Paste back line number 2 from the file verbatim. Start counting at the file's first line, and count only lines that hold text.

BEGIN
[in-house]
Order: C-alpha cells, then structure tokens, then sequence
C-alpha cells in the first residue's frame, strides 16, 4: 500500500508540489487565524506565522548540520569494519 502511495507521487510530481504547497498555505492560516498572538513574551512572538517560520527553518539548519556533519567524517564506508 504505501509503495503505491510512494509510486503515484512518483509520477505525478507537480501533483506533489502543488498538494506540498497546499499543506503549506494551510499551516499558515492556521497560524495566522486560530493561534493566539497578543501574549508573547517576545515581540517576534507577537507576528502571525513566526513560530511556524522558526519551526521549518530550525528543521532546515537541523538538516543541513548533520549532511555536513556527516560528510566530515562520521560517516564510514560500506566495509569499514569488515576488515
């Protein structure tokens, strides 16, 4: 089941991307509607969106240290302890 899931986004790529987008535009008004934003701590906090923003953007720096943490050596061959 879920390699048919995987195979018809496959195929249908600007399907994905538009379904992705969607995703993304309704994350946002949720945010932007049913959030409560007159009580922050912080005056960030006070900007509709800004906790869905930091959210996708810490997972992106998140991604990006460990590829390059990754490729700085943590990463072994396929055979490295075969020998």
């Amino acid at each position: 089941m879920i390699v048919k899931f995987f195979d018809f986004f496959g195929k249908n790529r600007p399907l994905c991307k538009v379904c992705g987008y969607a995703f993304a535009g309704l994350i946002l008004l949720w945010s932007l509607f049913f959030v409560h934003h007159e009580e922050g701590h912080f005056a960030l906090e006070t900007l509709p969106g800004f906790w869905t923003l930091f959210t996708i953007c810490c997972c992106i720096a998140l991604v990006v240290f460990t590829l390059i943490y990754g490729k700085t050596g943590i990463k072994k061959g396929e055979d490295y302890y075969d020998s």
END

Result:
Order: C-alpha cells, then structure tokens, then sequence